Archive for November, 2007

Grump Select – DEATH NOTE: Domine Kira

November 27, 2007

It’s time again to let you, the readers, into the most treasured lock boxes of our hearts and show you those things that we treasure dearly. This time, the spotlight is on one of the best manga we’ve ever read, DEATH NOTE. Another Halloween-y entry! After Thanksgiving. :|

…Just as planned.



Uneven English Epic – Beowulf

November 18, 2007

Put this year’s 300 and 2001’s Final Fantasy: The Spirits Within together and you basically get Beowulf: an uneven animated movie full of dead-eyed, boastful shirtless guys. The comparisons don’t end there either.

Like Zack Snyder’s/Frank Miller’s 300 the story centers around an old civilization obsessed with heroism and glory. The men talk a lot, in really loud voices, about bedding wenches and bearing heirs – despite their longing glances at each other – and they take great, great, great pride in their killing arts. Beowulf (Ray Winstone) kills a lot and he’s not too shy to tell a souped-up story about his past victories. Similar to the cock-worshipping Spartans Beowulf wants his story told through the ages, long after his death in battle. The emphasis on storytelling would’ve been a nice bit of self-reflexivity if Leonidas and his THREE! HUNDRED! SPARTANS!!! DIDN’T ALREADY SAIL THAT BOAT.

And like Final Fantasy: The Spirits Within (I refer to this because I didn’t see Zemeckis’ previous animated effort – The Polar Express) it’s animated in an uninteresting, dull way (though I think Final Fantasy pulled it off better). Beowulf never leaps past the Uncanny Valley, especially in faraway shots where everyone looks like the video game characters they are. Close-up shots fare slightly better with more realistic detail in the skin, hair and clothing although their eyes are still dull doll’s eyes. This animation just isn’t interesting. It strives for realism but can’t achieve it. So, why?


My Misanthropic Day at the Movies – No Country for Old Men

November 14, 2007

First, in my sci-fi class was Terry Gilliam’s fucking brilliant Brazil. I’ve seen before and studied it just as many times so it wasn’t anything new, but it’s still just as zany and as goddamn terrifying. Brazil is, basically, about TODAY, and it still astounds me how Gilliam was able to predict everything going wrong even down to my malfunctioning iPod. Better call Central Services.

Then I went to see The Spirit of the Beehive, a Spanish movie set during Spain’s Civil War about a sad little girl with a serious longing to die. Her family is absent the entire time – they’re never in the same shot together – so the girl has to turn to her imagination, much like Sam Lowry in Brazil, to cope. It’s slow and ponderous and, okay, pretty boring as the movie uses its 90 minute running time for long spells of silence and overstretched views of Spanish plains so it feels much longer than an hour and a half. Brazil is funny, this is just depressing.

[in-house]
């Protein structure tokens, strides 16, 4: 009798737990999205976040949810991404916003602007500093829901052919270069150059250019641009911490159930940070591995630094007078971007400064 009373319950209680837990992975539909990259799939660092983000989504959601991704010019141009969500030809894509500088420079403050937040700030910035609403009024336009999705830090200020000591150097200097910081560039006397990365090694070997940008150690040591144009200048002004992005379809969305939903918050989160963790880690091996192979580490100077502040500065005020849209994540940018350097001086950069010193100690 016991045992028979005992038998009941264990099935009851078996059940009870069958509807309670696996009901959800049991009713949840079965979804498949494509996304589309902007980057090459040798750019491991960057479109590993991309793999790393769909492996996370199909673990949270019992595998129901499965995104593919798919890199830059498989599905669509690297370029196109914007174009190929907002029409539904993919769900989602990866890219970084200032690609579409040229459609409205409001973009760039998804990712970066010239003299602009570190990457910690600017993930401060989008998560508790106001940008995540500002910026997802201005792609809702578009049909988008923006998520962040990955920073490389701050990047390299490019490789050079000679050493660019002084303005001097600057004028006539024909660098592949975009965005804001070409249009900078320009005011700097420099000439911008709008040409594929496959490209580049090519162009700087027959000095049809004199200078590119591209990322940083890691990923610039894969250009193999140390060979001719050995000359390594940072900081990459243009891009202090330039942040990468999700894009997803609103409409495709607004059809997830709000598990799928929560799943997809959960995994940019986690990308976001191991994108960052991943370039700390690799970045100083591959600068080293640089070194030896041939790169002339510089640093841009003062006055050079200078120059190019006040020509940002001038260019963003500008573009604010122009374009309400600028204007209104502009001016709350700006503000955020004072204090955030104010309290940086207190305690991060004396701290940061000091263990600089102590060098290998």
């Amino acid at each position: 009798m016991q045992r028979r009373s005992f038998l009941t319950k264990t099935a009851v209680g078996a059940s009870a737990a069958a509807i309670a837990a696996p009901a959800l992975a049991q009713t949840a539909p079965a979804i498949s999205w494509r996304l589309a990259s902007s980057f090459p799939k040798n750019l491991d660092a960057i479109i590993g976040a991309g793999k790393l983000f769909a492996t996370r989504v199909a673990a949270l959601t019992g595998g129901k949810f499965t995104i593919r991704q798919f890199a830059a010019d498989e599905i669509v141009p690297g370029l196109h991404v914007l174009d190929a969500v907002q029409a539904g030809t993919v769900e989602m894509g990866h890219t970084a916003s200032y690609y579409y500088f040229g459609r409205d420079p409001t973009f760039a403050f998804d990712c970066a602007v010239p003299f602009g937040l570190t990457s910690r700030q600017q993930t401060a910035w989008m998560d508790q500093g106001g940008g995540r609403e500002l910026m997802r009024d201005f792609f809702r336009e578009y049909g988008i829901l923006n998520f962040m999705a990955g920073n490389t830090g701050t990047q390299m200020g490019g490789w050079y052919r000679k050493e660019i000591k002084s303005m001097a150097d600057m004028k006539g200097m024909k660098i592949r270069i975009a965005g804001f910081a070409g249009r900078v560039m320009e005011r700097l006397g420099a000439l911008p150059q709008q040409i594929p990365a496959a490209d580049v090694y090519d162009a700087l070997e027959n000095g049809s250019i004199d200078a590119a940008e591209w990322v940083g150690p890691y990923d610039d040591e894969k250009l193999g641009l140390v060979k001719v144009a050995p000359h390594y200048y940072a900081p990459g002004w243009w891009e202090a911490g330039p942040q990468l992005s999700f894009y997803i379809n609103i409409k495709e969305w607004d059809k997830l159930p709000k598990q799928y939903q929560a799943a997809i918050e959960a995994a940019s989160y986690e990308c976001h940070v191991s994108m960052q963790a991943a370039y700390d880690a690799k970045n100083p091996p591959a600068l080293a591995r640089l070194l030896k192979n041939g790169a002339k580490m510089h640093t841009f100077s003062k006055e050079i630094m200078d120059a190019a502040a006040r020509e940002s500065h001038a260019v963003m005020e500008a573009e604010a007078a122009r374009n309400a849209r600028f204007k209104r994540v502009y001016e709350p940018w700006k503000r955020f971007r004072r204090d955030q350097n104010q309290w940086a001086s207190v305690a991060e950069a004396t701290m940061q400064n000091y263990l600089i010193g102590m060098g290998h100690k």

Then I saw No Country for Old Men, the latest from The Coen Brothers.

Nope. No old men here!


Dead Rising: Where the dead envy the shopping

November 7, 2007

Continuing on our rampage of belated Halloween horror, I finally (finally!) managed to finish Xbox 360 survival horror (?) game Dead Rising. I have to say, I wasn’t sure about the game when I first heard of it. It seemed like a sort of cheap, derivative idea. Chase zombies around a shopping mall? Gee. Where have I heard that before? But when I finally got my Xbox 360, I had a distinct lack of games to play for it, besides Hexic and a bunch of demos like Tomb Raider (ehhh) and Kameo (blehhh). I decided to root around the Xbox Marketplace for more fresh meat when I came across the Dead Rising demo. Sure, why not? I asked myself. I left it to download and went to go see some fireworks. When I got back, it was done and I booted it up. Whoa. This was actually cool! I could just run around and fuck up zombies with a bunch of wacky stuff! It ended up on the short list of birthday presents I requested. And I got it! Did the full game live up to the demo experience?


Scream and Saw: Head-to-head Horror

November 5, 2007

It’s Halloween and it’s horror movie time here at Grump Factory. (Yes, it’s past Halloween, but what are we going to talk about? Thanksgiving movies?) I’m sure you’ve noticed, since Dracula has moved into the neighborhood. :(

It recently came to me how the trend in horror movies has shifted so drastically over the past decade or so. Nowadays it’s gore, gore and MORE GORE! Not that we were ever lacking gore in horror movies, and I’m not here to say gore doesn’t have its lovely place in scary movies. But sheesh, people. There’s a reason the current crop of horror movies are called “torture porn.” It’s not even really about scaring you anymore. It’s about filming, in detail, how the killers eviscerate their victims and keep them alive until the last possible moment where they finally slash open their carcass with a giant scythe and bathe in their blood. While that example may (or may not) be over the top, I think it’s fair to say that the horror movie that kicked this particular trend into gear was Saw, now in its fourth (?!) iteration.

But it wasn’t always like this. Remember that time in the 90s when horror could be tongue-in-cheek, sarcastic, post-modern and self-referential? It wasn’t so much about horror, but deconstructing horror movie cliches and subverting expectations, all the while delivering the thrills one expects from a horror film. While not the first movie to do this, Scream has arguably been the most successful of this breed.

Now to lock them in a cage together and the first one to kill the other gets the antidote to the poison!